In year two, we were working under semi-lockdown conditions, and my class was taught as a blend of online and in person (thanks to the amazing active learning space I’ve been blessed with throughout the last few terms). We suffered this time around, though, from the fact that my class was scheduled for fall rather than winter term (a pandemic compromise, alas), which meant that the collaboration my students and Leora’s students were meant to undertake – in which my students benefitted from over a term’s work of Leora’s students’ independent project research – got turned inside out. At the same time, Zoom wore on us: visits from community guests and partners were hampered by tech snafus, and communication problems created some hard feelings and required us to make difficult choices.

Going into year three, with the pandemic still raging, both Leora and I were a bit burned out. That’s when my fellowship provided us with an incredible blessing: the chance to hire a research fellow to help us figure out where we’d been, where we were going, and – crucially, as Stephanie will talk about on Thursday – why we’d decided this collaboration was a good idea in the first place. Realizing that we wanted to continue but weren’t really sure what we were trying to build, we knew we needed outside eyes and ears. We also knew we needed someone to manage the project and keep us on task for things like ethics applications – which were eating our brains, in particular Leora’s brain, even as we were trying to stay focused on the pedagogy part of the project. (In year two, so much of our time and effort went on admin that it’s no surprise the teaching-learning bits ended up tossed sideways.)

Luckily for us, Stephanie is great with animals.

Stephanie arrived on the project in September 2021, and she has been that person we knew we needed and so much more. Throughout last term she observed both us and our students in action, collected weekly reflections in order to gauge what was working and what not working for everyone, and, finally, she helped Leora and I to realize what we hadn’t known we didn’t know.

The two of us, it turns out, came at this chance three years ago to orient our students together around shared social justice and community-engaged goals without knowing the basics about each other: who we were as teachers, what our styles of conflict management are, and what happens when we get into situations in the classroom that require on the spot power-sharing, collaboration, and compromise.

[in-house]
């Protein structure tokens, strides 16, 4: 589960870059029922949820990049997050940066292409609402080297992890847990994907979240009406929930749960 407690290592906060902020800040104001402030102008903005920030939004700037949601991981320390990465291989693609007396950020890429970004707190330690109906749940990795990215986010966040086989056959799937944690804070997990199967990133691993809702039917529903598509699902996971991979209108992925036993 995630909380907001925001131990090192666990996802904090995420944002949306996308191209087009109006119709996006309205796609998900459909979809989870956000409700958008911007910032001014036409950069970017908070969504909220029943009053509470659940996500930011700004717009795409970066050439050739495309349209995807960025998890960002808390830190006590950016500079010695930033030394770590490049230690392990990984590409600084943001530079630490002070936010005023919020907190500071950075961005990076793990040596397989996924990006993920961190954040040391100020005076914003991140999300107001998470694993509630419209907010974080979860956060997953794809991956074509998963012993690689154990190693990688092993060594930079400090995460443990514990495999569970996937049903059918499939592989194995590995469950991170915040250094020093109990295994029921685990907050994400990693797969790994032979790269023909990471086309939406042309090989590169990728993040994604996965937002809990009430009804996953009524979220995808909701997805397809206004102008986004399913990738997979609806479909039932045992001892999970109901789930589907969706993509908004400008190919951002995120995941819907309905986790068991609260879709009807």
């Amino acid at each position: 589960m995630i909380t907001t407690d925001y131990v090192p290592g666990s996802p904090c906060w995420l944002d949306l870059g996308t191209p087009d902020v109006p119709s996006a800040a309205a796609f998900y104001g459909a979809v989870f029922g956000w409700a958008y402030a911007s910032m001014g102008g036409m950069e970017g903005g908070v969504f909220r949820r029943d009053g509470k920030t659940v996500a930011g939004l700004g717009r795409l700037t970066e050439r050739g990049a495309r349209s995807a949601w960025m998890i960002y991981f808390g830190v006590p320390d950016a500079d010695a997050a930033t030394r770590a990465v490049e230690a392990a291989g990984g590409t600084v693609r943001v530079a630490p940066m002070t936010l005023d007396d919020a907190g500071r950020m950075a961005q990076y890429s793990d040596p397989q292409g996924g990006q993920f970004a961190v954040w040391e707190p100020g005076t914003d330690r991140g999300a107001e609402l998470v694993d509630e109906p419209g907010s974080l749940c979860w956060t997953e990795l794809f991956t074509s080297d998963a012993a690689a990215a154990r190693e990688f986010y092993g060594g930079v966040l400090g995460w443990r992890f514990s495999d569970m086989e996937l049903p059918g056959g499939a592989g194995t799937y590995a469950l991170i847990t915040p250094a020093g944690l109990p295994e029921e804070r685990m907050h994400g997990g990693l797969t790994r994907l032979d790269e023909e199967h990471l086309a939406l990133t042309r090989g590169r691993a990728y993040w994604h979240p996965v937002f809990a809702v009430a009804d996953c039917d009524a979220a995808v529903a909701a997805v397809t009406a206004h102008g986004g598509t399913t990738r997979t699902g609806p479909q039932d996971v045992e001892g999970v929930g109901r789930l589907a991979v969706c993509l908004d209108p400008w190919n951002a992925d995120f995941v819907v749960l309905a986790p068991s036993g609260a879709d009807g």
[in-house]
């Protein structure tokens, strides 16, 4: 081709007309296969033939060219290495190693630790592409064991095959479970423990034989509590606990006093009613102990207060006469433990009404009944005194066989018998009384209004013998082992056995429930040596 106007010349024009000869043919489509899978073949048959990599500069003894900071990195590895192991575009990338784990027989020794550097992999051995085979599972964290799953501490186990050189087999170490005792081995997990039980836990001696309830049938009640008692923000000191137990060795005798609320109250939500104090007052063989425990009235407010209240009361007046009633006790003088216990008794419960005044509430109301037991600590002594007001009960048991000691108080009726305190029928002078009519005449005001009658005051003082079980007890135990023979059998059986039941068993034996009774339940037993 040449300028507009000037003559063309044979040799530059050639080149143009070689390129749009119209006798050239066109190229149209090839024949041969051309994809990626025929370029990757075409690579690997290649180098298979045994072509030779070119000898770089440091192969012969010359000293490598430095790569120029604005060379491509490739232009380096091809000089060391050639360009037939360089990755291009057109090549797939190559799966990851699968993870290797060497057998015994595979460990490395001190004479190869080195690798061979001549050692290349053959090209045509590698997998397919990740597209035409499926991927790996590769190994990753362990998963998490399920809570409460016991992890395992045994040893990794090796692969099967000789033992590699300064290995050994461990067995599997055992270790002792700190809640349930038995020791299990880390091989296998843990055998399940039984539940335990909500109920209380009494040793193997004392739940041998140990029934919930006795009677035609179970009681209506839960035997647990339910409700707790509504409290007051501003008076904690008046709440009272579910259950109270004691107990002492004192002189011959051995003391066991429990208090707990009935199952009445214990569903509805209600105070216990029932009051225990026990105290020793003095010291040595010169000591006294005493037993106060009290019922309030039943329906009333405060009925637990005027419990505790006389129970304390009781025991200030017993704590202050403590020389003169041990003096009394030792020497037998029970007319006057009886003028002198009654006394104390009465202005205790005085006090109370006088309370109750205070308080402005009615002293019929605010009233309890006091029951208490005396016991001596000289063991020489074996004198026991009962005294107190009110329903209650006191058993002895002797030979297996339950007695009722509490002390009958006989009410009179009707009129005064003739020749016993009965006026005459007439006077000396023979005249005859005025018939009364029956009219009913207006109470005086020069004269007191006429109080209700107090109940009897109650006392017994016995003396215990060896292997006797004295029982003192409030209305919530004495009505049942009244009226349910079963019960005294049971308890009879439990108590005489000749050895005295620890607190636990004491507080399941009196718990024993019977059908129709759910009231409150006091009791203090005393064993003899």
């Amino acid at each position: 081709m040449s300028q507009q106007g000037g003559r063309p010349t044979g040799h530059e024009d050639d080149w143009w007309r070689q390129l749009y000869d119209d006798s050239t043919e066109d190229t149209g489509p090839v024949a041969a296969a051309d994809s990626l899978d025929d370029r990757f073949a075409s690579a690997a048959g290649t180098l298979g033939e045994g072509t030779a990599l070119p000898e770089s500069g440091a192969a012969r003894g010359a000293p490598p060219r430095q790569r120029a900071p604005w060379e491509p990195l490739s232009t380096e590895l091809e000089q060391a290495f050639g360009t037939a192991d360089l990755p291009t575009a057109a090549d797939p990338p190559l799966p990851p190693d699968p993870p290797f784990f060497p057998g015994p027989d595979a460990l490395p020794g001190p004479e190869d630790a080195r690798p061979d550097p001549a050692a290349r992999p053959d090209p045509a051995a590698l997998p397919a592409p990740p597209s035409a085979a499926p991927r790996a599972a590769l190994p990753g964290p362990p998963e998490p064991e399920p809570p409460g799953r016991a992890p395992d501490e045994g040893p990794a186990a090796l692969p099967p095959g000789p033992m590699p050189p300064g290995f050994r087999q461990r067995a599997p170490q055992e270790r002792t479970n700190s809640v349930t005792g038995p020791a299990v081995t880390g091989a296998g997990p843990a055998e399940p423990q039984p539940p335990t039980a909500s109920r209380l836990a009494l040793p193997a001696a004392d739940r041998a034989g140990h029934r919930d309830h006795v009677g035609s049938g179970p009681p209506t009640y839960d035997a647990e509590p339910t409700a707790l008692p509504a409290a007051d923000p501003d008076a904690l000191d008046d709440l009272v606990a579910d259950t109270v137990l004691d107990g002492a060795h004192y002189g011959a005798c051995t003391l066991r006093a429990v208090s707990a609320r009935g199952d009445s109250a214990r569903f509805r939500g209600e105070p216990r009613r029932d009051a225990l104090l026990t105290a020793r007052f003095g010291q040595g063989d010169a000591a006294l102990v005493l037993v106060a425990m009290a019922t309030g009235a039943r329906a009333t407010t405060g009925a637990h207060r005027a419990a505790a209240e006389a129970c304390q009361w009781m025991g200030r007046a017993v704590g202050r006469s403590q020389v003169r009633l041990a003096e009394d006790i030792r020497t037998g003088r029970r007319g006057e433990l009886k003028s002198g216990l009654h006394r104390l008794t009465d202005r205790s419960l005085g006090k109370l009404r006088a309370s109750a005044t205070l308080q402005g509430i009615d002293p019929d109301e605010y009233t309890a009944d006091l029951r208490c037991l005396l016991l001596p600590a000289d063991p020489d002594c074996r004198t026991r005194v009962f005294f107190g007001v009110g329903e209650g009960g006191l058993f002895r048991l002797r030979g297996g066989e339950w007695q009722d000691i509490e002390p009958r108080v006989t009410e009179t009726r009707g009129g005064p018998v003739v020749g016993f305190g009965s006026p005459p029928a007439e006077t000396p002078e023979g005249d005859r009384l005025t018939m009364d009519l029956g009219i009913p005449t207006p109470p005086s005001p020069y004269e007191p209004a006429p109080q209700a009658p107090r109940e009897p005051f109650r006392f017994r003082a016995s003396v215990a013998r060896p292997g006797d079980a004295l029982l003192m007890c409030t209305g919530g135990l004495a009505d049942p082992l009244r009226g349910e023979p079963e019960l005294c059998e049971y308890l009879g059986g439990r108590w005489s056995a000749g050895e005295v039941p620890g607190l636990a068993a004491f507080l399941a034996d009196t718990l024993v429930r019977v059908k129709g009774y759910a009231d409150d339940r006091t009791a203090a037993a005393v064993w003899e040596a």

That’s our work for the summer: going back to square one with one another, as teachers and as people. In the process, we’re also going to work on interleaving our syllabi and assignments, figuring out a more capacious model for joint class work, and we’re both going to plan to share more and teach our own proprietary stuff less. But above all, the work is interpersonal: we need to know who we each are so that we can fully trust one another when the poop hits the thingy next time. We need to be willing to be vulnerable together – and to fail together, better.

On deadlines and what to do about them

Last week was reading week at my institution. Mostly, my inbox was refreshingly quiet. But, in the smattering of student emails I did receive, there was a common theme: deadlines. What, precisely, was required before the deadline? What are the penalties for a missed deadline? Could I extend the deadline? So. Many. Questions. About. Deadlines.

Except for one my larger courses, the classes I teach involve essay- or project-based evaluation. So, the last six weeks of term are brimming with deadlines: proposal deadlines, group work deadlines, final project deadlines (oh my)!

A scrabble board with students’ least favourite word: “deadline”

For the last few semesters, I have been progressively flummoxed by what to do with deadlines.

The vectors of my problem are thus:

  • Deadlines are a necessary of writing projects. Whether submitted for evaluation or publication, writing projects need to be completed—and ideally sent into the world—at some point.
  • Deadlines are a centrifugal force in the operations of a university calendar. Application deadlines! Deadlines for course withdrawal! Deadlines for grade submission! So. Many. Deadlines.